How to drive new technology in promising directions? An old story repeating itself

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How to drive new technology in promising directions? An old story repeating itself

14 Sep, 2018 09:16 am

William De Vijlder, BNP Paribas' Chief Economist, gives an insight into the positive footprint of technology on the economy, the workplace and the society today.


Using a search engine for the topic 'robot anxiety' provides many articles about psychological barriers in using robots. What better illustration of the increasingly important role robots play in the economy, both manufacturing and services. When I was looking for references about robot anxiety I was more thinking of concern, not to say fear, about the introduction of robots, and what this may imply in terms of job losses. The two interpretations of robot anxiety can be considered as the two sides of the same coin: modern economies need robots but they also need to adapt to the increasing use of robots. Broadening the discussion to the economic consequences of technological innovation, it is useful to start outside the field of economics and to look at technology.

Simply put, technological progress is unstoppable so this makes the application of inventions unavoidable. This implies that government should not only focus on how to cope with the negative consequences of technological change (not all consequences are positive), but also on stimulating research, the objective being to foster the value creation in the country at large. In the end everybody becomes a stakeholder: researchers for their recognition and the financing that goes with it, companies which innovate, their financiers, their staff, and the government directly or indirectly. These benefits will in turn contribute to the growth of taxable income which is necessary to finance infrastructure, stimulate R&D but also to pay for the costs of ageing. Hence, it is clear that technological progress and its impact on productive efficiency is not only unavoidable, it is also necessary, it is an objective of economic policy and is part of the solution to the challenges of an ageing society with a slowing potential growth rate.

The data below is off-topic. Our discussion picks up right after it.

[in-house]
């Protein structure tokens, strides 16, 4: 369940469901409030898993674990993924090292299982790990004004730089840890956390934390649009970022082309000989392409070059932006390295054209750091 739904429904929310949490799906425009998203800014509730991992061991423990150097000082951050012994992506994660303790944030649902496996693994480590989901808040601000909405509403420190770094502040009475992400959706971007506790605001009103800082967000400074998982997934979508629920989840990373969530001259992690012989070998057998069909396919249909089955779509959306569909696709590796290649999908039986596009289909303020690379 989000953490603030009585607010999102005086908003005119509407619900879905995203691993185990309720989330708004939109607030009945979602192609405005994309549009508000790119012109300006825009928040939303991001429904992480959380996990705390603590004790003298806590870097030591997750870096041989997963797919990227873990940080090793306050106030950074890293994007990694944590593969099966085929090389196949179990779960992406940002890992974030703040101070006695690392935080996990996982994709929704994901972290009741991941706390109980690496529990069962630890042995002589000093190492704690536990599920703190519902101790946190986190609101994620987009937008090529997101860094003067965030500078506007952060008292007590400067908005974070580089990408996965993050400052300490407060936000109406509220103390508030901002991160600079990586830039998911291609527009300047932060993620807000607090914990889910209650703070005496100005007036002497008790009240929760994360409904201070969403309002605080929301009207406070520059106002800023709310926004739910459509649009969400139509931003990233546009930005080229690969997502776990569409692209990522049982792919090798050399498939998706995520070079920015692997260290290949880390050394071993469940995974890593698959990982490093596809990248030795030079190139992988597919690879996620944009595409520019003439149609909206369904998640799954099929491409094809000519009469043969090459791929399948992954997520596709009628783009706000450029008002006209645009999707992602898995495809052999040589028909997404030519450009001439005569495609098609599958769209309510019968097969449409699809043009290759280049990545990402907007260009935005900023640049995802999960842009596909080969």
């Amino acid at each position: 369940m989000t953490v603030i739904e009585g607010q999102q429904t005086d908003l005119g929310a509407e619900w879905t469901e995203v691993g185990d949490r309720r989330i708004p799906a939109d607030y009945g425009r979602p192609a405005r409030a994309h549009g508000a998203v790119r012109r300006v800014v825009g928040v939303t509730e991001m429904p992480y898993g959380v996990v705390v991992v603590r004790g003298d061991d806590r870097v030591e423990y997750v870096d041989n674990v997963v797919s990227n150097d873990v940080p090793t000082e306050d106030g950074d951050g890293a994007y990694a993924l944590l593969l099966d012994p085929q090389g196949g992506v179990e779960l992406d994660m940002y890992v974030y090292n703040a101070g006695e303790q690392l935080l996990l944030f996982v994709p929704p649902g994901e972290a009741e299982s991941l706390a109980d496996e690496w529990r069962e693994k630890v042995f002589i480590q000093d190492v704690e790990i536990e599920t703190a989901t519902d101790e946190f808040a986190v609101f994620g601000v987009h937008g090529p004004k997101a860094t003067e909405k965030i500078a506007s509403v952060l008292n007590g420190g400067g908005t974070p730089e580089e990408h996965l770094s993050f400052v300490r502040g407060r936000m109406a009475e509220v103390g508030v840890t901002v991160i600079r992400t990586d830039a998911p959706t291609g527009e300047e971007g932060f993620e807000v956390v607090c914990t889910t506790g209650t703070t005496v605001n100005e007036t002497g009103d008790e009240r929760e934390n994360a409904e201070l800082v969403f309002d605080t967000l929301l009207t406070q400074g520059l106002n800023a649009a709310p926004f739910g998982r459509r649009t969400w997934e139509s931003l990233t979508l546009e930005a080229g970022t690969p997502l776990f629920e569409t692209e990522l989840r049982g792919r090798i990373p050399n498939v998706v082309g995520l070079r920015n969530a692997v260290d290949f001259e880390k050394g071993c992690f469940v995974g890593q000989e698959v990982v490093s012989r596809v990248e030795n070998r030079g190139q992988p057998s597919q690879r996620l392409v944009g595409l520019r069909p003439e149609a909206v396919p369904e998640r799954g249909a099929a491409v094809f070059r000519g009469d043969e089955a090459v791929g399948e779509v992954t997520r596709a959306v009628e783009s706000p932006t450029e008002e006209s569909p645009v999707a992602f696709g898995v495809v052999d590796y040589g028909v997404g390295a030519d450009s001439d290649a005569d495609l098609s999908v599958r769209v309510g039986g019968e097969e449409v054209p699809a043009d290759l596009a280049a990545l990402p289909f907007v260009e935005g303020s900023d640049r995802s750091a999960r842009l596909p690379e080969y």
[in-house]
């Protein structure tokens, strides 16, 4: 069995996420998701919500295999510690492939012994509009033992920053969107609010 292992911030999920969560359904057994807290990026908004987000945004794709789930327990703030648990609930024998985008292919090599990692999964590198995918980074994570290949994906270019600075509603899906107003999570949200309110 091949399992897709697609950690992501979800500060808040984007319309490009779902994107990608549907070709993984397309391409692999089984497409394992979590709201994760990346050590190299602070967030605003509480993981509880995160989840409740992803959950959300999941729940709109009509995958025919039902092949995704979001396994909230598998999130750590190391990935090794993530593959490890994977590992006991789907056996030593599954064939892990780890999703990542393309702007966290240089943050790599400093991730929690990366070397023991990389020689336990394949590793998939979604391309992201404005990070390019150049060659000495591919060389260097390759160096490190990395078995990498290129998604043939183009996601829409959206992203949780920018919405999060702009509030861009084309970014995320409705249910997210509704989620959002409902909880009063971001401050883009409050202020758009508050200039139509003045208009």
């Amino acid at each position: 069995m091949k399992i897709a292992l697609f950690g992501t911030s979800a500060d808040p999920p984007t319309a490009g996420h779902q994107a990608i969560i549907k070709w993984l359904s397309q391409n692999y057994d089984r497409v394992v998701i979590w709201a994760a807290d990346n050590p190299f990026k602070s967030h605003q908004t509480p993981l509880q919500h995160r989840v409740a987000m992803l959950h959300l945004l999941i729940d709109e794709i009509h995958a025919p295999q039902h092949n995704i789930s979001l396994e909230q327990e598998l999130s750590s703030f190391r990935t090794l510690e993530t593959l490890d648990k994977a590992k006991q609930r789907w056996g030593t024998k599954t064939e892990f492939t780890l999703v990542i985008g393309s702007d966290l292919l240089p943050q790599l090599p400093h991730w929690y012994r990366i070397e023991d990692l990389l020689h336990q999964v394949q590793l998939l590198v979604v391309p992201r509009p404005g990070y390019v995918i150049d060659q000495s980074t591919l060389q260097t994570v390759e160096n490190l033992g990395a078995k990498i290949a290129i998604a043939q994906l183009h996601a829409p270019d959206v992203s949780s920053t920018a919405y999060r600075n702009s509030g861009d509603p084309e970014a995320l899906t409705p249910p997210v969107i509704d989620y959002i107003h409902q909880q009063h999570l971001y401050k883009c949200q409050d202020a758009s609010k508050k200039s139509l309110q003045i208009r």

"Hence, it is clear that technological progress and its impact on productive efficiency is not only unavoidable, it is also necessary, it is an objective of economic policy and is part of the solution to the challenges of an ageing society with a slowing potential growth rate."
How come then that a survey conducted by the Pew Research Center published in 2017 showed that 72% of Americans are worried about a future where robots and computers can do many human jobs?[1]

One can argue that we have been there before.

             Luddites smashing a loom in 1812

Indeed, considering technological progress as a threat has a long history, think of the Luddites in the UK in the early 19th century demolishing textile machines. The US Congress in 1964 authorised a National Commission on Technology, Automation and Economic Progress, charged with a study of past and current effects of technological change and to make recommendations on how to channel new technology in promising directions. One of its conclusions was "To say that technological change does not bear major responsibility for the general level of unemployment is not to deny the role of technological change in the unemployment of particular persons in particular occupations, industries, and locations. Economic and technological changes have caused and will continue to cause displacement throughout the economy. Technological change, along with other changes, determines who will be displaced." [2]